Wine Preserver

Posted on

Don’t you hate when you open a bottle of wine and have to leave it unfinished?

Because if you don’t finish it, the wine’s going to get stale. When you come back a few days later to pour a glass, the aroma and flavor have eroded. The wine doesn’t taste like it did when you first opened the bottle, and the best you can do with it is add it to spaghetti sauce.

Thank heavens they’ve invented wine preserver!

You see, when a bottle of wine is opened oxygen begins to decay the wine. Exposure to air deteriorates the wine’s color, fragrance and flavor. The principle behind wine preservers is to remove the oxygen, keeping the original wine characteristics intact as though the cork had never been removed.

There are a few different types of preservers available today, ranging in price from $ 7 to about $ 900.

The simplest one is a can of inert, non-toxic gas (the company doesn’t specify, but most likely it’s argon gas) that you squirt into the wine bottle while slipping the cork back in. The gas replaces the oxygen in the bottle, keeping the wine from spoiling.

This product, marketed as Private Preserve Wine Preserver, promises to give about 120 uses from one .60 ounce can. This preserver lists at $ 11.95 per can, although you may be able to find it online at about $ 7.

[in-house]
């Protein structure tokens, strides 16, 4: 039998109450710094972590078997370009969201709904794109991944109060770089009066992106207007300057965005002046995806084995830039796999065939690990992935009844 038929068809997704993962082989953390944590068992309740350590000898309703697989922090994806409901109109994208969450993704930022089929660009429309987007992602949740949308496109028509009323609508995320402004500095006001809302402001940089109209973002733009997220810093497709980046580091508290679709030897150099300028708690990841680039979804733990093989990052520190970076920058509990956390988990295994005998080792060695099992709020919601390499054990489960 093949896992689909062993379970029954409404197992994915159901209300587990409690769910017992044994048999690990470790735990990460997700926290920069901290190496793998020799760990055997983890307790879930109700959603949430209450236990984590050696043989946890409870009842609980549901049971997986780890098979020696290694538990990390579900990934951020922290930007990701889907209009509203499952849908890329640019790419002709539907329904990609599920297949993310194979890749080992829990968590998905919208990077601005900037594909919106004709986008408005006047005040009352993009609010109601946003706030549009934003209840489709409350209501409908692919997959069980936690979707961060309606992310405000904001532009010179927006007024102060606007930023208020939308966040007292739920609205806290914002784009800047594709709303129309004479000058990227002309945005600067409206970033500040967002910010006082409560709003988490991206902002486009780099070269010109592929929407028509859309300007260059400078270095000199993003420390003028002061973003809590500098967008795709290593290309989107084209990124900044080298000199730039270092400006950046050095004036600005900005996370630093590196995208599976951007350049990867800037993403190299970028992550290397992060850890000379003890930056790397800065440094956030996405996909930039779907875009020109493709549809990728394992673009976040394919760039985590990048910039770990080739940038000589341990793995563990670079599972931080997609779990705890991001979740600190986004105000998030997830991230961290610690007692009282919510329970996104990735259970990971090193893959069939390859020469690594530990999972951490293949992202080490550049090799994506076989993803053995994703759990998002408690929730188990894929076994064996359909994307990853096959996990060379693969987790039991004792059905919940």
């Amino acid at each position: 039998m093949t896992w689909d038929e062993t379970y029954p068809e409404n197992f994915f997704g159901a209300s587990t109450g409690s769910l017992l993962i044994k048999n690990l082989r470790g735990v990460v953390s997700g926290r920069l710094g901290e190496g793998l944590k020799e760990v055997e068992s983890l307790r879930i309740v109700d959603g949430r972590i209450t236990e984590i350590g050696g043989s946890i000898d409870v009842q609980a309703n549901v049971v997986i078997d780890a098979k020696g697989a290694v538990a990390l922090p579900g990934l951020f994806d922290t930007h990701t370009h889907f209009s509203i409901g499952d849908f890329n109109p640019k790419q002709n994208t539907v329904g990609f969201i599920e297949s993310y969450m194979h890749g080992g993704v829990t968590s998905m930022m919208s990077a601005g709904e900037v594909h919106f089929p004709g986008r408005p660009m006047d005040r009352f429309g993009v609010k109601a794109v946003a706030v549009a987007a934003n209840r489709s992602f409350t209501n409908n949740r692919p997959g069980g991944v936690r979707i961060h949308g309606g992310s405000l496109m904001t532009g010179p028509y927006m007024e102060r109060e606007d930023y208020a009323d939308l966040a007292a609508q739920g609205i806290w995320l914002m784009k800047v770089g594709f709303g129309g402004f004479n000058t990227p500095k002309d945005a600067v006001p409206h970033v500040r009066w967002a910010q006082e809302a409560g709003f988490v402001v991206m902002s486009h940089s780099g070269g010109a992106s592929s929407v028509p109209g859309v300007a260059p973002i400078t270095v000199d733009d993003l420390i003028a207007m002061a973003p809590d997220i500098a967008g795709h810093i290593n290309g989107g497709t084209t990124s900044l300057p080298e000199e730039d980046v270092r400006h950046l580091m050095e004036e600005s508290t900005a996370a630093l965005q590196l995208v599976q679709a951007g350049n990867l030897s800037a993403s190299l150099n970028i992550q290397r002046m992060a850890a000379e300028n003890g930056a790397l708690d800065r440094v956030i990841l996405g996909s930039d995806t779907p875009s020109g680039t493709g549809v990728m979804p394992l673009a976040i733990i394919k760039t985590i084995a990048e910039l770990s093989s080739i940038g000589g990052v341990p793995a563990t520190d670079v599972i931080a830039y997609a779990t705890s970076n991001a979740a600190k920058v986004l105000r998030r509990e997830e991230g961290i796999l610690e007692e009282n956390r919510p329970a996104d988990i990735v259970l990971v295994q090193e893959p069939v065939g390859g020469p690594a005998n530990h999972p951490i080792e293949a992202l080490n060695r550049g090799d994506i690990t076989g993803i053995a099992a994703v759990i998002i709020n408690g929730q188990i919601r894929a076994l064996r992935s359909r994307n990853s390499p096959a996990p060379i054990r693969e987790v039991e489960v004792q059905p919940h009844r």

Another simple wine preserver is basically a vacuum that sucks the oxygen out of the wine bottle. Some offer bottle stoppers of different sizes in order to fit most wine bottles. Two popular models are Vintage Vac and V-Gauge Wine Vacuum, and they retail between $ 20 and $ 40.

A more complicated wine preserver is the Wine Saver PRO Preserve & Serve Wine System. This preserver allows five wine bottles to be simultaneously preserved with the argon gas canister located under the counter. Promotional materials state that this system will preserve opened wine for weeks, primed and ready to pour through their dispensing spigots. This model retails for about $ 900. It is designed primarily for bars, restaurants and hotels, or for the home wine cellar.

All of these products have received favorable reviews, indicating they do a good job at preserving the freshness of opened wine for days and even weeks at a time.

Find More Zinfandel Wine Articles

Tags: ,